To the translation, Macauliffe added accounts of the lives of the Gurus and of the saints and sufis whose hymns form part of the Guru Granth Sahib, and proceeded to England with the fruit of his labour of a lifetime.
Arrangements for the publication of the work were made with the Oxford University Press. Bhai Kahn Singh of Nabha remained with him in England to check proofs. In 1909, the book was out in six stout volumes, a consummation which must have greatly pleased Macauliffe's heart and compensated him for the disappointments which, not unoften, are the lot of people engaged in a labour of love.
Macauliffe's one regret was that his work had not received Government patronage. The Punjab Government had recommended a sum of Rs. 15,000 by way of an advance grant to him, against copies of the translation to be supplied when published.
The Secretary of State, Lord Morley, reduced it to Rs. 5,000. Macauliffe felt slighted and declined the paltry sum. The Lieutenant Governor of Punjab, Sir William Mackworth Young, had opposed the grant on the grounds of religious neutrality, which drew from Macauliffe the caustic remark that "there is no Anglo-Indian official who can rise superior to his weak intellect and prejudices".
Taking the hint from the attitude of the Government, a section of the Sikh community also cooled off. The Sikh Educational Conference, held in Rawalpindi in 1911, refused to sponsor a resolution commending the translation.
Macauliffe sat in the evening like a dejected man, eating alone in his hotel room in Rawalpindi Cantonment. He had been rejected by the people to whom he had given his lifeblood, and he did not want to dine in the hall with the British who shunned his company for having "turned a Sikh". He was also disappointed that it had not been possible for him to publish his translation to synchronize with the celebration in 1899 of the 200th birth anniversary of the Khalsa.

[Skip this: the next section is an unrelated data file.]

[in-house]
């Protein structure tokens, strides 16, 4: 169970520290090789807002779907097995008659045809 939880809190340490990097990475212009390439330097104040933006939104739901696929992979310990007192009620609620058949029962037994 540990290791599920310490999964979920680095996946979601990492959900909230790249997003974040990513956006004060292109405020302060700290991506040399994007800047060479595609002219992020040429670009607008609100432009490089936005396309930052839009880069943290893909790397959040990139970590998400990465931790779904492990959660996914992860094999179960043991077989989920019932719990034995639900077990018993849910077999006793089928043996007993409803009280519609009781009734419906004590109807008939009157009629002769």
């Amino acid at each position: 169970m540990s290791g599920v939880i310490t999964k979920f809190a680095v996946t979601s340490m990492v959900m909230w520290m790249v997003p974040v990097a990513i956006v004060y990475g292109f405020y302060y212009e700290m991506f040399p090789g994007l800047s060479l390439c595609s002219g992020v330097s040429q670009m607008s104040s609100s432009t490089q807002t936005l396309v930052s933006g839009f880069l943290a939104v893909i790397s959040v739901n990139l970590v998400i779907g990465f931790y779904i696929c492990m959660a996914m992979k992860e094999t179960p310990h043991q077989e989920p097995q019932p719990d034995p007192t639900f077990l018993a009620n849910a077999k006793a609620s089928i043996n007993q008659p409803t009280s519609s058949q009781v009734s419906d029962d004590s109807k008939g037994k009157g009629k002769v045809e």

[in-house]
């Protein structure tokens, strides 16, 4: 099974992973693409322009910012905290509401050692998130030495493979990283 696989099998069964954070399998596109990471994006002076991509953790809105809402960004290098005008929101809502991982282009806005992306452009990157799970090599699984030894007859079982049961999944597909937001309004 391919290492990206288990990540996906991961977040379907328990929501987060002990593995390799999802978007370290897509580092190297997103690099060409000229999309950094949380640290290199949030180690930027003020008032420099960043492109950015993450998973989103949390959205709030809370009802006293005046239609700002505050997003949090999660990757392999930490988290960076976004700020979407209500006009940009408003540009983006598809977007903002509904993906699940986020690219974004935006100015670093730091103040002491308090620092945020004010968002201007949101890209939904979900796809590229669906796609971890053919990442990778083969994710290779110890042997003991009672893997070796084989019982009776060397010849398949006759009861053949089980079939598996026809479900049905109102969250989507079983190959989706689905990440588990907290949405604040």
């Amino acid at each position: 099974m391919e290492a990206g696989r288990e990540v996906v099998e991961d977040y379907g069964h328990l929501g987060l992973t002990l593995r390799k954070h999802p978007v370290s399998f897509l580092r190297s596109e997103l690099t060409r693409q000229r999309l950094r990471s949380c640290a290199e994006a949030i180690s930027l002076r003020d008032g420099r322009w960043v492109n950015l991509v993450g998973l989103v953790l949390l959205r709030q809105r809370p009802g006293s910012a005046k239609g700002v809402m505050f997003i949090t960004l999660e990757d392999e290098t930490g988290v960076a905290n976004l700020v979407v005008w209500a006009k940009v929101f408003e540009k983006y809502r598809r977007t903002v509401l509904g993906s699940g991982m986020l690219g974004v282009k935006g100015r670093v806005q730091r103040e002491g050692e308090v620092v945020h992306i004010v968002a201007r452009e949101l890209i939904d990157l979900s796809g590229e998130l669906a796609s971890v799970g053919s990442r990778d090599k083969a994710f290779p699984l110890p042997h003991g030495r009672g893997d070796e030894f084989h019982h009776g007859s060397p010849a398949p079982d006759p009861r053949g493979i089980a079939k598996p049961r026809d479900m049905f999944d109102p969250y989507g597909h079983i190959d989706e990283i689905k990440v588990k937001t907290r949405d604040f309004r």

On March 15, 1913, Macauliffe passed away in his London home at Sinclair Gardens, West Kensington.
His Punjabi assistant, Muhammad, who knew little English, wrote in his simple, inadequate way to Bhai Kahn Singh, one of Macauliffe's valued collegues in India, informing him of the sorrowful event:
"1913 March two-day [today] Friday 21 [March] Sir dear Sardar Mr. Kahn Singh good morning Much better you look I am sorry you now dear friend very good dear not come India and I am sorry Saturday 15 [March] twonight last time it is 8 oclock past 10 minute lost Sir dear lost Mr Macauliffe a sleep London now and I am sorry..."
In this letter, which is preserved in the Dr. Ganda Singh Collection in Patiala, Muhammad said that Macauliffe was reciting the Sikh prayer, Japji, ten minutes before his death.
Macauliffe left no direct descendants. The people he mentioned in his will for the largest benefits lived in Ireland.